Keep yourself tick-free

By Jenna Wootton

Tick season is off to an early start this year, thanks to a milder winter and an early spring warm spell. There have already been reported cases of tick bites, so best to be on your guard, as Ontario cottage country is becoming a more popular spot for ticks to settle these days. While they’re generally more prevalent in the United States, climate change is helping to move these creatures north. Established populations are reported in Ontario at Long Point, Point Pelee National Park, Rondeau Provincial Park, Turkey Point, Prince Edward Point National Wildlife Area, and St. Lawrence Islands National Park in the Thousand Islands. In fact, “the St. Lawrence River and Thousand Islands are hot spots right now,” says Mary Peterson, a registered nurse on the communicable disease team at Kingston Public Health. In 2011, they received 345 ticks for analysis, up from 140 in 2010.

But if you’re not in one of these areas, don’t be complacent: The ticks are carried by small animals such as rodents and foxes, but also by birds and deer, so they have the potential to be found farther afield. We’ve even heard of someone being infected by a tick bite in Algonquin Park.

Why the fuss? Tick bites are usually painless but they may cause you to contract Lyme disease, a disease caused by a bacteria (Borrelia burgdorferi) carried by blacklegged ticks (Ixodes scapularis, formerly called deer ticks). If the infection is caught within a few days of your tick bite, antibiotics usually produce a full recovery. When left longer, treatment may require months of antibiotics. If it’s left untreated too long, it may not be possible to cure the disease, only to manage the symptoms. As Peterson explains, “After too long, you can get rid of the bacteria, but the damage will likely already be done to joints, muscles, and the neurological system.” According to Ontario’s Ministry of Health and Long-Term Care, in the long term, the disease can attack the central nervous system, brain, or heart. But, don’t worry; there are lots of ways you can keep yourself—as well as your friends and family—safe at the cottage.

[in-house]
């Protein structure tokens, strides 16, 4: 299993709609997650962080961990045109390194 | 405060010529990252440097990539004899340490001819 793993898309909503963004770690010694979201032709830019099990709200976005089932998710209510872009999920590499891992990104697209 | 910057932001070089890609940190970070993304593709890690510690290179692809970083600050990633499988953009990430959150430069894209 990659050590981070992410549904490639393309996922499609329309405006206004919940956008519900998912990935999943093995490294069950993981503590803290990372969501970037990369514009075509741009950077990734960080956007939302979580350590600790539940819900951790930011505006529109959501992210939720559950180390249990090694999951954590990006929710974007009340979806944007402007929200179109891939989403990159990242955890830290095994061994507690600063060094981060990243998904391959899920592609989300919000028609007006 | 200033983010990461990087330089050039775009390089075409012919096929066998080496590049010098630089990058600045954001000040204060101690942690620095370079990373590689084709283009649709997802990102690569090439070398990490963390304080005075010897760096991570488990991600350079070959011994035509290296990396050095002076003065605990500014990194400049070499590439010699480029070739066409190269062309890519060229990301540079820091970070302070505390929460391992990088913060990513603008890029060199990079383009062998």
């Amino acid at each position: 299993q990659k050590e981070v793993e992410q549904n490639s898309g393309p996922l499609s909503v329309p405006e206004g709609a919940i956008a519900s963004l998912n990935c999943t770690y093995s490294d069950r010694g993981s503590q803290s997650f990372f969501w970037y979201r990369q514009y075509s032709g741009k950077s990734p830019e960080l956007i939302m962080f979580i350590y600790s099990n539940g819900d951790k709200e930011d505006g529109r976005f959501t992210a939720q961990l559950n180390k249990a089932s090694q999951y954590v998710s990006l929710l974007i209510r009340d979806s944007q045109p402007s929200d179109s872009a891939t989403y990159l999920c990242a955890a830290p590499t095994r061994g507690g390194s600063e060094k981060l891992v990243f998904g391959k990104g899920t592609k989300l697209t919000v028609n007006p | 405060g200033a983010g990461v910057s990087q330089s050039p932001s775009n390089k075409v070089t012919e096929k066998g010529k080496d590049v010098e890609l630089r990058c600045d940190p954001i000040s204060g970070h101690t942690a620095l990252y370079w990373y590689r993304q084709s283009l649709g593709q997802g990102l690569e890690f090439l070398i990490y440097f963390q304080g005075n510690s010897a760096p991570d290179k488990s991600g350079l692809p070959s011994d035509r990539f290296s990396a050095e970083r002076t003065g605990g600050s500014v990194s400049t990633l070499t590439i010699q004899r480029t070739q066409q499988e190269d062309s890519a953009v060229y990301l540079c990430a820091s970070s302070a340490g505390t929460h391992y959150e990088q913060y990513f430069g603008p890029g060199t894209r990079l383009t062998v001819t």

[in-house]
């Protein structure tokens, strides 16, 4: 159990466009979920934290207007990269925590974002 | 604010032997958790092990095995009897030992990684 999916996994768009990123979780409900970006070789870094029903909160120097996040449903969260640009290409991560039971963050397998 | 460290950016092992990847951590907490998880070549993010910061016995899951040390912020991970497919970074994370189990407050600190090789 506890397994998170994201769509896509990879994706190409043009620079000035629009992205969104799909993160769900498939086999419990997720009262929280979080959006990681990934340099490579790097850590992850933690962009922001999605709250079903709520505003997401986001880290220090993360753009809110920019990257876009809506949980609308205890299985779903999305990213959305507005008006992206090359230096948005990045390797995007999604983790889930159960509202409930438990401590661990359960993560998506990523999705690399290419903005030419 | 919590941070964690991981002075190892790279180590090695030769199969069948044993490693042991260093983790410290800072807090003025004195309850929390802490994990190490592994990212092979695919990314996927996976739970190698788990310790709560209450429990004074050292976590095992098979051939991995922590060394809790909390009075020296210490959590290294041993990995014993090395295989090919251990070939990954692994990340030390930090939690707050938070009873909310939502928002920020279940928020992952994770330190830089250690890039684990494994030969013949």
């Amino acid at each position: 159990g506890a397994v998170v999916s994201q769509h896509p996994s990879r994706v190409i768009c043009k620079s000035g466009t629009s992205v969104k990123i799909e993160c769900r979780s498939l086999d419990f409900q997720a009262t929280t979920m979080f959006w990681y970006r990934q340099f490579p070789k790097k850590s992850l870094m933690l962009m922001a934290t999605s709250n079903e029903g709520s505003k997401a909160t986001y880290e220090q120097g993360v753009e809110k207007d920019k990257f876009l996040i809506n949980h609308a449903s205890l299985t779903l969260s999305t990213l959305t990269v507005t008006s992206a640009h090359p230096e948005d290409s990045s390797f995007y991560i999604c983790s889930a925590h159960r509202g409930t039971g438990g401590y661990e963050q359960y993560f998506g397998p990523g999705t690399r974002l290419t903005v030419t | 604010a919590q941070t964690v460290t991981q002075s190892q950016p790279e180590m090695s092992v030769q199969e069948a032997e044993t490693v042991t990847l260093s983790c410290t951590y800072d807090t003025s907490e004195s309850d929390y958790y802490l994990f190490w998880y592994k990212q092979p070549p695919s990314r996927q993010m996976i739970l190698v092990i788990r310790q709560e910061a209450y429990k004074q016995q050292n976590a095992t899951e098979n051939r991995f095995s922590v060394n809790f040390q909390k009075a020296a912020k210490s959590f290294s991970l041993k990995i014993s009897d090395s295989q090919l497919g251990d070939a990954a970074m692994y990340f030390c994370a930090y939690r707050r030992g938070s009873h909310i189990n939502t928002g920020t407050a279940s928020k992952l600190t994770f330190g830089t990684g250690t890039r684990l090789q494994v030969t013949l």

Know what ticks look like. In the summer, ticks are in their nymph stage, and they can be as small as a pepper flake, says Peterson. Once they’ve reached adulthood, “you should have no trouble identifying them.” Adult ticks—before a meal—look like small, thin beetles that are brown and black in colour. Once they start feeding they will balloon up and be more rounded in shape. Not surprisingly, because they can go undetected so easily in the nymph phase, it is the stage when most people are infected with Lyme disease, according to the Ontario Public Health Division.

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